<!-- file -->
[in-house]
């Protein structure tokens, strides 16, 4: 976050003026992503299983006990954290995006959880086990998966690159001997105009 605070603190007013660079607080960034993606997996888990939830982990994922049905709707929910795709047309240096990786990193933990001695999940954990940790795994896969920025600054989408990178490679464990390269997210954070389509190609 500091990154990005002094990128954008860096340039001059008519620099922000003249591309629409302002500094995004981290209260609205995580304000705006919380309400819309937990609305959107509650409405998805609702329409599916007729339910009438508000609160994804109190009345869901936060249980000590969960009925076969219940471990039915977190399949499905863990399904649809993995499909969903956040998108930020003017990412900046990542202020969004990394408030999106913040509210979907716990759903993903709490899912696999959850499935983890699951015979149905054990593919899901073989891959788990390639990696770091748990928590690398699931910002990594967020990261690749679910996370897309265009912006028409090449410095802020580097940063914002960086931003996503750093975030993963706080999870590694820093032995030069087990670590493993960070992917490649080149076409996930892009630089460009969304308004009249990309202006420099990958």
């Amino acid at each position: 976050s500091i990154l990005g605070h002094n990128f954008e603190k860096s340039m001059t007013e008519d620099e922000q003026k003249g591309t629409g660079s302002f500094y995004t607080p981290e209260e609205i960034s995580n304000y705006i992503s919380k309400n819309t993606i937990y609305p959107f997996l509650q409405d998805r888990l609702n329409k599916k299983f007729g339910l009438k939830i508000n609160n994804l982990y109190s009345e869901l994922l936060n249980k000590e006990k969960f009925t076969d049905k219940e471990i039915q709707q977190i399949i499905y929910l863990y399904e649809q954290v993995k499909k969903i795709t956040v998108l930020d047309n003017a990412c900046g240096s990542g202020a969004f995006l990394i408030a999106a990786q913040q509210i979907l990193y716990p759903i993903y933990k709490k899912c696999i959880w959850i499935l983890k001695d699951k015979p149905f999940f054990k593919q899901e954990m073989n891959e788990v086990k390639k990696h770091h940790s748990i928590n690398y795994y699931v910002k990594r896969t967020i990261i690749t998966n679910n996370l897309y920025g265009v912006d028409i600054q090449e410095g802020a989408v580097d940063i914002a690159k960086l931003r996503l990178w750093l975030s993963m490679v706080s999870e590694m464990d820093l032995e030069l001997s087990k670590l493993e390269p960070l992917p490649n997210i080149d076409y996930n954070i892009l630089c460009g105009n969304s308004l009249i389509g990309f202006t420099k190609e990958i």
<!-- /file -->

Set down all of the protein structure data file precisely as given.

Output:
[in-house]
């Protein structure tokens, strides 16, 4: 976050003026992503299983006990954290995006959880086990998966690159001997105009 605070603190007013660079607080960034993606997996888990939830982990994922049905709707929910795709047309240096990786990193933990001695999940954990940790795994896969920025600054989408990178490679464990390269997210954070389509190609 500091990154990005002094990128954008860096340039001059008519620099922000003249591309629409302002500094995004981290209260609205995580304000705006919380309400819309937990609305959107509650409405998805609702329409599916007729339910009438508000609160994804109190009345869901936060249980000590969960009925076969219940471990039915977190399949499905863990399904649809993995499909969903956040998108930020003017990412900046990542202020969004990394408030999106913040509210979907716990759903993903709490899912696999959850499935983890699951015979149905054990593919899901073989891959788990390639990696770091748990928590690398699931910002990594967020990261690749679910996370897309265009912006028409090449410095802020580097940063914002960086931003996503750093975030993963706080999870590694820093032995030069087990670590493993960070992917490649080149076409996930892009630089460009969304308004009249990309202006420099990958």
């Amino acid at each position: 976050s500091i990154l990005g605070h002094n990128f954008e603190k860096s340039m001059t007013e008519d620099e922000q003026k003249g591309t629409g660079s302002f500094y995004t607080p981290e209260e609205i960034s995580n304000y705006i992503s919380k309400n819309t993606i937990y609305p959107f997996l509650q409405d998805r888990l609702n329409k599916k299983f007729g339910l009438k939830i508000n609160n994804l982990y109190s009345e869901l994922l936060n249980k000590e006990k969960f009925t076969d049905k219940e471990i039915q709707q977190i399949i499905y929910l863990y399904e649809q954290v993995k499909k969903i795709t956040v998108l930020d047309n003017a990412c900046g240096s990542g202020a969004f995006l990394i408030a999106a990786q913040q509210i979907l990193y716990p759903i993903y933990k709490k899912c696999i959880w959850i499935l983890k001695d699951k015979p149905f999940f054990k593919q899901e954990m073989n891959e788990v086990k390639k990696h770091h940790s748990i928590n690398y795994y699931v910002k990594r896969t967020i990261i690749t998966n679910n996370l897309y920025g265009v912006d028409i600054q090449e410095g802020a989408v580097d940063i914002a690159k960086l931003r996503l990178w750093l975030s993963m490679v706080s999870e590694m464990d820093l032995e030069l001997s087990k670590l493993e390269p960070l992917p490649n997210i080149d076409y996930n954070i892009l630089c460009g105009n969304s308004l009249i389509g990309f202006t420099k190609e990958i």